Division of Marital Property, Debt and Non-Marital Property – Is it Mine, Yours or Ours?

October 29, 2014  |  Elizabeth A. Schading

The division of marital property can be one of the most complicated aspects of a divorce in Minnesota. For each and every asset or property, there is always a question of whether it belongs to you, your spouse, or both of you. In the state of Minnesota, the property in a marriage will be marital, unless proven to be non-marital. Debt will also be divided equally between you and your spouse, but the reason the debt was incurred will be considered.

What is Considered Marital Property?

If you and your spouse are like most married couples, you’ve probably accumulated quite a bit over the years. The car you purchased, those nice wine glasses in your cabinet or even the Family Law Attorneys family boat may all be considered marital property. However, marital property extends beyond just tangible items; it can also include pension plan benefits, stocks and land.
Any items that were purchased or were given while you were married will be presumed to be marital property. Oftentimes, courts will make an equal division of the property, although this is not always the case.

What Happens to Debt?

Just like property, debt can also be considered non-marital. Whether or not the debt is considered non-marital will depend on:

  • When it was borrowed
  • Who borrowed the money
  • Whether or not the money was used for marital or non-marital purposes

In most cases, only marital debt will affect the total value of your marital estate.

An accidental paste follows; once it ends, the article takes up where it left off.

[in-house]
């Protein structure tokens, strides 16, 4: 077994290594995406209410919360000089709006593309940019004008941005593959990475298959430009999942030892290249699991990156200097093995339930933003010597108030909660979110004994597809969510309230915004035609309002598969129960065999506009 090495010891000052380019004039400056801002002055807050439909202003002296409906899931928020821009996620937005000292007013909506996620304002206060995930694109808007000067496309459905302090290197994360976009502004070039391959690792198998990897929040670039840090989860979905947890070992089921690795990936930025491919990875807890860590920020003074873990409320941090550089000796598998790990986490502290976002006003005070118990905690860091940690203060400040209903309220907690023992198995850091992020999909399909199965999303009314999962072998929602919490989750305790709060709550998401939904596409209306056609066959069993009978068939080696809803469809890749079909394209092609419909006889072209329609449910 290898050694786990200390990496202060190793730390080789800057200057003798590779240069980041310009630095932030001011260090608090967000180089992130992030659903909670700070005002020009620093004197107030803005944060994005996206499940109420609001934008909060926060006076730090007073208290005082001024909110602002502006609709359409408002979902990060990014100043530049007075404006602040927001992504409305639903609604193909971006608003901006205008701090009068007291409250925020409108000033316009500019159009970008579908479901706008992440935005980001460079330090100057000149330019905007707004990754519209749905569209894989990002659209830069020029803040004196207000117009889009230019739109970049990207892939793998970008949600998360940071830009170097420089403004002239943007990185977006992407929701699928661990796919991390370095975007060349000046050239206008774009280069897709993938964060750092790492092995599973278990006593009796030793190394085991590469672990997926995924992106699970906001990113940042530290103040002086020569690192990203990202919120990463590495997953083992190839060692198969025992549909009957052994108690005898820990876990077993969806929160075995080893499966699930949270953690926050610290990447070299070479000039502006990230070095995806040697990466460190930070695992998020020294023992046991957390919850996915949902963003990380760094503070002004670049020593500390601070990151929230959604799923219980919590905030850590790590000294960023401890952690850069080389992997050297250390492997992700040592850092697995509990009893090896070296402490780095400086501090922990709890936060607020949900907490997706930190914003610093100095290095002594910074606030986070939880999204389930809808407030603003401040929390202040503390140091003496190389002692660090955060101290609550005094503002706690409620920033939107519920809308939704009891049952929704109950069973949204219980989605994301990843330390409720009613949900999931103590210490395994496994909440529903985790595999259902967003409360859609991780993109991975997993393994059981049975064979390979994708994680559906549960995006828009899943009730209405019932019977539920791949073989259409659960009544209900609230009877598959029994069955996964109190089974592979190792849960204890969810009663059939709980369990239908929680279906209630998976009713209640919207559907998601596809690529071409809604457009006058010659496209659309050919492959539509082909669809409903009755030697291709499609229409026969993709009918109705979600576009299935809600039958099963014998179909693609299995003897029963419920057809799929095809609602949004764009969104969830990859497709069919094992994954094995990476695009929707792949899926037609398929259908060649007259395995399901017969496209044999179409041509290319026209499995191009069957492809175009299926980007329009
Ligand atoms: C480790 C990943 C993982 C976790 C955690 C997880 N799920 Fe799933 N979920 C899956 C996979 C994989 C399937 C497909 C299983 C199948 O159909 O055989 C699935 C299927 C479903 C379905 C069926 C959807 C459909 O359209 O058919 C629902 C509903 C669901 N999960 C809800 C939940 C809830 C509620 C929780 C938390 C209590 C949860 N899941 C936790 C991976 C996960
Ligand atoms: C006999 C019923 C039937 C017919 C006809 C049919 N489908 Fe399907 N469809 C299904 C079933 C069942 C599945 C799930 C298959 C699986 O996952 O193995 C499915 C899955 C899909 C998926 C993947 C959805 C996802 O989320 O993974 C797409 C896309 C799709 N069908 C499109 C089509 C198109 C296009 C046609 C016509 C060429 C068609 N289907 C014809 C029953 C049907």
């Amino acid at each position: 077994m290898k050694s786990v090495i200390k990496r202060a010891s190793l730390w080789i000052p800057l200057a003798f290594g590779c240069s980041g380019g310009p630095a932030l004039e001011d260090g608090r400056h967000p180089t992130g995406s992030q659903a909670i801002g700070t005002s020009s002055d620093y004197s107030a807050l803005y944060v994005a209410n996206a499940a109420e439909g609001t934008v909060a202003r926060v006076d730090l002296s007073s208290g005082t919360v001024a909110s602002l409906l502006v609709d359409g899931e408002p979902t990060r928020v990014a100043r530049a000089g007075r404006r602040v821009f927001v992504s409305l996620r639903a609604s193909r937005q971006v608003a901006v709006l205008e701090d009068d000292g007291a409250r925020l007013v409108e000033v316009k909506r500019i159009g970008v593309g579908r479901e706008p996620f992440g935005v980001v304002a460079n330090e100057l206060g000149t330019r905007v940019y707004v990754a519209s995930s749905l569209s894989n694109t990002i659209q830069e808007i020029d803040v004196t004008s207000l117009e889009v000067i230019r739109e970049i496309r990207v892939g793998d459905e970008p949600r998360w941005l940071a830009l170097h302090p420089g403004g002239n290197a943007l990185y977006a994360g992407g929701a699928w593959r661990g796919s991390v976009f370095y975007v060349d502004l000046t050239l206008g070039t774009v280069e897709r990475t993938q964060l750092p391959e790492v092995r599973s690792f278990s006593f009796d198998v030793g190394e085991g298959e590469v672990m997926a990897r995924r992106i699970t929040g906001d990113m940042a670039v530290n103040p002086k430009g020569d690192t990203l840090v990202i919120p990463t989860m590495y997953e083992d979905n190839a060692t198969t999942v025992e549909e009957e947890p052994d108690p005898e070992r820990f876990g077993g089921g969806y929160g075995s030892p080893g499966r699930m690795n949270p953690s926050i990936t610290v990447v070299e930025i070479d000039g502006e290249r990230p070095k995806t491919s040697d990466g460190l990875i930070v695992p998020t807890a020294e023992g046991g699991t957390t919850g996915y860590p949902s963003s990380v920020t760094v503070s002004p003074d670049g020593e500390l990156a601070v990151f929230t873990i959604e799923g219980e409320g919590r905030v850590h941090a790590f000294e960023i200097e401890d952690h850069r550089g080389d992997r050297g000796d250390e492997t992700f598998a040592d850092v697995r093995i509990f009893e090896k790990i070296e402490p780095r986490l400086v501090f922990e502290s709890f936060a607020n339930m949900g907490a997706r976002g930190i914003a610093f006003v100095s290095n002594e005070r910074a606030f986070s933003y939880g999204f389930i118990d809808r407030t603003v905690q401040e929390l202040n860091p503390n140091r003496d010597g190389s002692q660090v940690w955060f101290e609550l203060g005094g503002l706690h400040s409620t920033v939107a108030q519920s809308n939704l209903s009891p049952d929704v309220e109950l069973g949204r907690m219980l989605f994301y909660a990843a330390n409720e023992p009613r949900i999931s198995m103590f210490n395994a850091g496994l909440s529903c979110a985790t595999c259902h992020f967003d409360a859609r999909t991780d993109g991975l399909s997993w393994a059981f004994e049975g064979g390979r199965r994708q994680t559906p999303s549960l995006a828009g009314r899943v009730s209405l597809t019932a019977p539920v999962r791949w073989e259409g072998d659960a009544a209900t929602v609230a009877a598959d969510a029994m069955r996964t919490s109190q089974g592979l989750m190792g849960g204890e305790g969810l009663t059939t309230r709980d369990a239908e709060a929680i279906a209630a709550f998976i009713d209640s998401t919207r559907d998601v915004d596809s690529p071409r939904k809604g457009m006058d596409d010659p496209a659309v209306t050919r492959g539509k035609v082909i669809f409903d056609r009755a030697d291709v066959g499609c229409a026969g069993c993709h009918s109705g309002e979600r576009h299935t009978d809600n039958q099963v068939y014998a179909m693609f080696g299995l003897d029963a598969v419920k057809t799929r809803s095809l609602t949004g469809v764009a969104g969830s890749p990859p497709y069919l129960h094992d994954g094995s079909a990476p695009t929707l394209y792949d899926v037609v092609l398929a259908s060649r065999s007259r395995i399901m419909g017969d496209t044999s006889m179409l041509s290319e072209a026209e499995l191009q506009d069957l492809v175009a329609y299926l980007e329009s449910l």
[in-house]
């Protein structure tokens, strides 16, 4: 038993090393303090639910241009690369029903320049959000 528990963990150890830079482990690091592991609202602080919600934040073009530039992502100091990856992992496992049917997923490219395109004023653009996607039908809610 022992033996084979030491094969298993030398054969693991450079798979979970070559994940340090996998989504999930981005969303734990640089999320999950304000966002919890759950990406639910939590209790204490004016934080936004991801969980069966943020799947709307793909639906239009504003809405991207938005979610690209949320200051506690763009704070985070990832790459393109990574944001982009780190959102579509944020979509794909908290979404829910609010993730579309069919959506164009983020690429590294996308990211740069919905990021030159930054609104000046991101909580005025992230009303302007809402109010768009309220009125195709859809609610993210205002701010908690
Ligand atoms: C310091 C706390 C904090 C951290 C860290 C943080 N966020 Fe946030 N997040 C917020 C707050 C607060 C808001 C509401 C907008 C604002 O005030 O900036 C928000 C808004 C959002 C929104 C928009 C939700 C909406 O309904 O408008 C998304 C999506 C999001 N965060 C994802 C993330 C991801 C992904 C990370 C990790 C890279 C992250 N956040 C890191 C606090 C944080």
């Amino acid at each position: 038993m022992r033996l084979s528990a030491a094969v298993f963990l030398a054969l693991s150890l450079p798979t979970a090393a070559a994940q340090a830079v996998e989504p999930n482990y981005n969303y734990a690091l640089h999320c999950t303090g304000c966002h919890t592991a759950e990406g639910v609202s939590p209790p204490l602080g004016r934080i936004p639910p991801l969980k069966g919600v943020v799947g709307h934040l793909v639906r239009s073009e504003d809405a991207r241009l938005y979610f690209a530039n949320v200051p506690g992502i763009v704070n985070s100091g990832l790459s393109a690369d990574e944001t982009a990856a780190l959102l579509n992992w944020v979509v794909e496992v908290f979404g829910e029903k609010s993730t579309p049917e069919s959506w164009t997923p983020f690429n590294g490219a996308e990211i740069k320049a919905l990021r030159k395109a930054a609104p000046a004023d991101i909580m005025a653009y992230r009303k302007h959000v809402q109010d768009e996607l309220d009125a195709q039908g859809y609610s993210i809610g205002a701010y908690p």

What is Considered Non-Marital Property?

In every marriage, there are always some items that one spouse considers to be theirs and theirs alone. If, for example, you used your inheritance to purchase a piece of land, you probably wouldn’t want it to be factored into the marital estate. Gifts and inheritances may fall into the non-marital property category. Usually, non-marital property will not be awarded to the other spouse during divorce proceedings.
The biggest issue with non-marital property is that the burden falls on the spouse and his or her attorney to prove that the property is his or her own. Tracing can help prove this. Using the example above, you could trace the purchase of the land back to non-marital money. Your attorney can help you determine the best way to prove that certain items are non-marital.

Have Questions? Contact Us

It’s not easy trying to interpret Minnesota Family Laws, particularly when trying to determine division of assets in a divorce. If you would like assistance from the Barna, Guzy and Steffen family law attorneys, contact our office today and make an appointment to consult with one of our experienced divorce and family lawyers!